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Views on the Listed Property Sector from a Macro and Interest Rate perspective

Posted On Wednesday, 28 November 2007 02:00 Published by eProp Commercial Property News
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A number of comentators present their outlook on the listed property sector amidst a local rising inetrest rate and a global inflationary environment

Leon AllisonLeon Allison, Macquarie Securities

When inflationary fears increase, bond yields increase as well. As listed property is, like bonds -- an income generating asset -- property yields and bond yields tend to move in tandem.

So, as inflationary fears increase, property yields are also inclined to rise.

Increasing interest rates and bond yields lead to more expensive cost of debt for property companies. This only really applies to new debt, as most of the existing debt of listed property companies is fixed for periods of between three and 10 years.

Higher interest rates also have the potential to slow economic growth and retail spending in particular, impacting property companies' tenants.

Rising interest rates and bond yields directly impact listed property pricing (through yield shifts) and cost of debt.
Indirectly, listed property can be impacted by a slowing economy affecting the sector's tenants.
However, so far the rising interest rate cycle and inflationary pressures have had a limited impact on listed property. The sector is up around 30% year to date.

The main reasons for this are the strong property fundamentals resulting in robust income growth and strong demand from investors, particularly the government pension fund, the PIC.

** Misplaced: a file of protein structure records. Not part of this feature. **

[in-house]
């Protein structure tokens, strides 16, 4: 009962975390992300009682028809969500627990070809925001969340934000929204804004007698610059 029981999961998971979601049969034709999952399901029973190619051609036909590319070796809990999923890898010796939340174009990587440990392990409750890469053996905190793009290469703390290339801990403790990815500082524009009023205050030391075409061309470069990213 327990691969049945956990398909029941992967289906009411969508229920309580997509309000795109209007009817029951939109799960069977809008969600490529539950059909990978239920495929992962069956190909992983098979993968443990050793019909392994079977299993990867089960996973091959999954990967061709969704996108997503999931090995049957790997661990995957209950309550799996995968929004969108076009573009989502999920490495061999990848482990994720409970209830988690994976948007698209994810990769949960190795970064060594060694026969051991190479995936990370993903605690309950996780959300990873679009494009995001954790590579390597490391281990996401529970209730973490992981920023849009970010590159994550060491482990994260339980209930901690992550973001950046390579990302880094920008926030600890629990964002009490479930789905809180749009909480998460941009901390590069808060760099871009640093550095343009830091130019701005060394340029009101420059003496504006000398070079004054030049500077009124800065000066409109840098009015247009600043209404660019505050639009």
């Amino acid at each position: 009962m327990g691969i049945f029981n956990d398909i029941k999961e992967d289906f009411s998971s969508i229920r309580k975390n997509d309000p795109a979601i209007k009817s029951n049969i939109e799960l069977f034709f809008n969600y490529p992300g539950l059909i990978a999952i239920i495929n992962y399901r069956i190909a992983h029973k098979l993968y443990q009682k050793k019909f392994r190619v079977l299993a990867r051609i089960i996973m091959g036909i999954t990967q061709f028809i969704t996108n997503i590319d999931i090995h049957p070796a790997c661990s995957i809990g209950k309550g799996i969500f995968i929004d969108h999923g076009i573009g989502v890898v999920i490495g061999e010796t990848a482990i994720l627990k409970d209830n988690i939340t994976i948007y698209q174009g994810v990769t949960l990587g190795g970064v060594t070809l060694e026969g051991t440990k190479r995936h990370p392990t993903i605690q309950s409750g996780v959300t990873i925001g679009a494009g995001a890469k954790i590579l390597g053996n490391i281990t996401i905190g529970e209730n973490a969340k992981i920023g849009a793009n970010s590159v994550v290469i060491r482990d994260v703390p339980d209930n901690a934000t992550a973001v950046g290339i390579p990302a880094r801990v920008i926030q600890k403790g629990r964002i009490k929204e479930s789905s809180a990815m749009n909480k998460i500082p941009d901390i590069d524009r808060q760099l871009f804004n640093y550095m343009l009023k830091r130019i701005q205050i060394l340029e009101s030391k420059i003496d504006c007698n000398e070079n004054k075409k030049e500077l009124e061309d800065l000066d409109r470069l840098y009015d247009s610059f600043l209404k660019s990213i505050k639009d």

Pieter Prinsloo, Hyprop Investment Limited

While continued strong consumer spend has been recently announced, which may justify the latest interest rate increase, many commentators believe it is one step too far and a further increase this year would be excessive.
Hopefully there will be no more increases for the immediate future, with rate decreases to be implemented in 12 to 18 months time.

Higher interest rates will certainly impact negatively on residential property values. The effect on commercial property is to some extent still unquantified at this stage. However as large institutional players are currently very active in the commercial property sector, it is unlikely that interest rates increases will have a material negative impact on commercial property values.

In addition international investors are expressing increasing interest in the South African property market in a bid to diversify their investment profile and as a result of the attractiveness of our property yields, which will also contribute to strong property values.